Sue: Yes, this is incredibly relevant to what I have just been working on. In fact, in the last few days, I have been working on creating some spiral Millefiori canes, and some of the others that are more complicated, and I have been getting very frustrated with the width of the blow torch. It just doesn't give me the sort of area of heat that I need. And it's making me question as to whether people were actually using a furnace to create these Millefiori canes or if they were using a volcano type furnace with a wide aperture. And I just feel that the blowtorch is the worst thing to be using to recreate this and it's probably making it even more difficult than it is already because I can't make a big enough matrix that I can then pull into a cane because you make this mass of glass with the pattern inside with a diameter of about five centimeters. And the whole thing is probably about, ideally, 10 centimeters long. This is working quite small and then you get it to the right temperature and you pull the two ends apart. So they go thinner and thinner until you get these... and then you can chop it up into slices to decorate the beads. But if you can't keep that mass of 10 centimeters with a five centimeter diameter warm, which is very difficult to do in a blowtorch, you get a lot of cracking and problems. So the sort of furnaces that I have seen that you have been working on would be absolutely ideal to do this. It's actually harder to do it with the modern equipment. One would have to adapt though, because I would imagine that..., but you're getting the same temperature. My torch is around 900 centigrade, apparently, I haven't got the facility to measure it, but that's what I'm told. And I gather that you're getting that sort of temperatures around your furnaces, aren't you?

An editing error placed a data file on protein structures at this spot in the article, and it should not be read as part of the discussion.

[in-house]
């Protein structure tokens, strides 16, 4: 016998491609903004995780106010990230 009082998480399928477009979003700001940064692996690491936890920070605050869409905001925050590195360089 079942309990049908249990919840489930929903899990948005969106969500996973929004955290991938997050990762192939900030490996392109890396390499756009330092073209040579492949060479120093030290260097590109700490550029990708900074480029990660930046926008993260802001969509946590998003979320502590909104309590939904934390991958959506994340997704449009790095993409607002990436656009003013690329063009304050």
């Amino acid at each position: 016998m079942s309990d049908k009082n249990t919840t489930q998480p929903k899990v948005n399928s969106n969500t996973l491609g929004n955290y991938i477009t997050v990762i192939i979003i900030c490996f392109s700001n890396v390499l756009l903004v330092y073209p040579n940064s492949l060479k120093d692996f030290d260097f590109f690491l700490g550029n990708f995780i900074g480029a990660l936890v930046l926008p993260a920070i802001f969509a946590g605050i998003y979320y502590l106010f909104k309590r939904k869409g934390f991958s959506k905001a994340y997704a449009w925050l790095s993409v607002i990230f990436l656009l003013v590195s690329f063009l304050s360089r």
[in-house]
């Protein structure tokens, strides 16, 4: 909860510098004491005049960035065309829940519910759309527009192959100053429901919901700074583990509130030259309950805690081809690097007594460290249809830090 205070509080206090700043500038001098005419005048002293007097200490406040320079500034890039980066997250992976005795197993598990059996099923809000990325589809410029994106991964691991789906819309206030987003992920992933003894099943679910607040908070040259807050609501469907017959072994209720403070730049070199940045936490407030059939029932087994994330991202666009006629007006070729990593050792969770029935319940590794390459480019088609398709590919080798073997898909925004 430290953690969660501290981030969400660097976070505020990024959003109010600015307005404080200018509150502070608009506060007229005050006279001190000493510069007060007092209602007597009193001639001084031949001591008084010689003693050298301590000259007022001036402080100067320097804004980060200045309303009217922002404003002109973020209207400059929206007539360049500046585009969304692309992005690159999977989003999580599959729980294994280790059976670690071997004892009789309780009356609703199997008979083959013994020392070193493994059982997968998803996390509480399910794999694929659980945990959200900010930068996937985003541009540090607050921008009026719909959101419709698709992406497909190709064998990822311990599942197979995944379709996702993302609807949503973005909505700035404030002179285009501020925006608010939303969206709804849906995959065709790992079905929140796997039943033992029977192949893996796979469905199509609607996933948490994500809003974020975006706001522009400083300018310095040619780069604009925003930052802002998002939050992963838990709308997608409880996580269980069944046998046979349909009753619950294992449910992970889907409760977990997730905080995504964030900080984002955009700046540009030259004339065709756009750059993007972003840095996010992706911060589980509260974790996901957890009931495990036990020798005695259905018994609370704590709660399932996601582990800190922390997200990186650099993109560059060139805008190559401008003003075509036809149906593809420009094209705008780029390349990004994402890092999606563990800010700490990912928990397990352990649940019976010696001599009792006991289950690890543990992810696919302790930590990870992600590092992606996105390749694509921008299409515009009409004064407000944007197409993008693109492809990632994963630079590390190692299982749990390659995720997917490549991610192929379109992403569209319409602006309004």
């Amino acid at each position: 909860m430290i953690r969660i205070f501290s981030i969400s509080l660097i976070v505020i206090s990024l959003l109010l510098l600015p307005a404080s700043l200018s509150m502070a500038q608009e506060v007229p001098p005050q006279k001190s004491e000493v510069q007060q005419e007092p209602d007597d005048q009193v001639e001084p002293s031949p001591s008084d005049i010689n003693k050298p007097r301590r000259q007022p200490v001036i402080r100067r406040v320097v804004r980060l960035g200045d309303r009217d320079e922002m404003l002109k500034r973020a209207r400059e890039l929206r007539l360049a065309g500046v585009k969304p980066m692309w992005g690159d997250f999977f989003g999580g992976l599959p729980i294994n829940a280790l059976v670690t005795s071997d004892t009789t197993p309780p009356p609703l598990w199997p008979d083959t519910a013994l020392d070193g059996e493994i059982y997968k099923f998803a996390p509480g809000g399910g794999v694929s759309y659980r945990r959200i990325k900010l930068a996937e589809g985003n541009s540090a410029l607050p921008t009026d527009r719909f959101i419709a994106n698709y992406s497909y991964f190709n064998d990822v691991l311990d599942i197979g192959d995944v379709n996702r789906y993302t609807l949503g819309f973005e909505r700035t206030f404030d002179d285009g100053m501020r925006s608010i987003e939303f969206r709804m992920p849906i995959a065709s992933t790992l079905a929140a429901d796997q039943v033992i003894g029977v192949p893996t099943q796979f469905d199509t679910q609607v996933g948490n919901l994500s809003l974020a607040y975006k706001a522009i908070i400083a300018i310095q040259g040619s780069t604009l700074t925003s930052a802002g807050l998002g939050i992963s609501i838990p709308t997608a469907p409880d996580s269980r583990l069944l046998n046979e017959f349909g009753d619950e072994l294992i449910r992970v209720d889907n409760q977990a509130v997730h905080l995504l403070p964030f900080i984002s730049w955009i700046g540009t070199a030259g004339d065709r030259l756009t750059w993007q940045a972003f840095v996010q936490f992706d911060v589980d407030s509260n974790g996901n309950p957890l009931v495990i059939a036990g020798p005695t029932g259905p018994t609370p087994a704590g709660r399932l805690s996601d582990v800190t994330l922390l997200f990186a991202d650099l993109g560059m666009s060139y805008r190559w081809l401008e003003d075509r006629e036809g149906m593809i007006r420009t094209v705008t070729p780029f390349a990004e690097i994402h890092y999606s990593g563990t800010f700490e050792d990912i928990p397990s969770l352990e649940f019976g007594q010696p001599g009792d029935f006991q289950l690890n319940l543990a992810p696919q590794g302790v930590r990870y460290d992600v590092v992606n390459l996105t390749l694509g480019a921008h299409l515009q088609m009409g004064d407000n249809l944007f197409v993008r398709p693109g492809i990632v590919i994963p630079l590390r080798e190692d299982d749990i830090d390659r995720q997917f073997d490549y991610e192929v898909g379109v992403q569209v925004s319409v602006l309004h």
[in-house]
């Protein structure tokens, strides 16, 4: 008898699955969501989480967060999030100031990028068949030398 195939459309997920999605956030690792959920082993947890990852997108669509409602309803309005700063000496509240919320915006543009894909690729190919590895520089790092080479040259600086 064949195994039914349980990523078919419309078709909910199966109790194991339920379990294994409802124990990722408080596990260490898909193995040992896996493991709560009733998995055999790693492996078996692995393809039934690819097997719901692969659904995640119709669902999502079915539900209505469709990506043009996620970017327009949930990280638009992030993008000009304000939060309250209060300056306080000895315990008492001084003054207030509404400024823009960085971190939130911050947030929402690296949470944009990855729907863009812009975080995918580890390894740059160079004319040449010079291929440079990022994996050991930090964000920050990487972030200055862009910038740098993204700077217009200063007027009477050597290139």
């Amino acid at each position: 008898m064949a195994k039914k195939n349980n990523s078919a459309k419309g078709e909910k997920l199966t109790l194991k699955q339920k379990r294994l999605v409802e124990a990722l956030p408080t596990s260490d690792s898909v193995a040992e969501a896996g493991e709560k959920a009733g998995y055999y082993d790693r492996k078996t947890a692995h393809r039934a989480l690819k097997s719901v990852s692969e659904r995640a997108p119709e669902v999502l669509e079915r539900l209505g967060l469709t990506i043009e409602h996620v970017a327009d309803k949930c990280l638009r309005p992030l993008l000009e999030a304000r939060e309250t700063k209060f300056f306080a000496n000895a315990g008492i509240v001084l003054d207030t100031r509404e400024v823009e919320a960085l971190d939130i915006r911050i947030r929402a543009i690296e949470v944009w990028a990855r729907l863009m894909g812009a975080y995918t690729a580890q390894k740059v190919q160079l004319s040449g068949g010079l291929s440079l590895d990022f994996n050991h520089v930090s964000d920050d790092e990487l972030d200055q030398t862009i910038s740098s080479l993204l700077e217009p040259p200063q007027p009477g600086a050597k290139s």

Frank: In fact I do. I think, since I recently got to the idea of also making mosaic canes, I think you might love the flame and heat of a wood-fired shaft furnace, Sue. Just a couple of weeks ago I did build two small bead furnaces at the Archaeological Park at Kempten in Bavaria in Germany. The slightly larger of them easily exceeded the temperature of a thousand centigrades. I thought, well, wouldn’t it be nice to try to melt some Roman glass fragments, some reconstructed Roman glass fragments, basically - some sherds - to fuse them together to a small rod and try to pull some canes for bead making? By the way, this is a question which I get frequently asked on events and demo’s: how do the Romans or how do medieval people make their raw glass? How is the glass supplied? How do they work? Do they also use canes? How are the canes pulled? I tried to demonstrate an easy solution to do this - just live - on this kind of furnace, and since this went very, very well I decided it could be just a small experiment: just compile some nice colours to mosaic glass and I pulled some long mosaic cane. I think I was starting with a diameter of close to five centimeters and a length of at least eight centimeters. I think it's been close to the dimensions you’re requesting, Sue.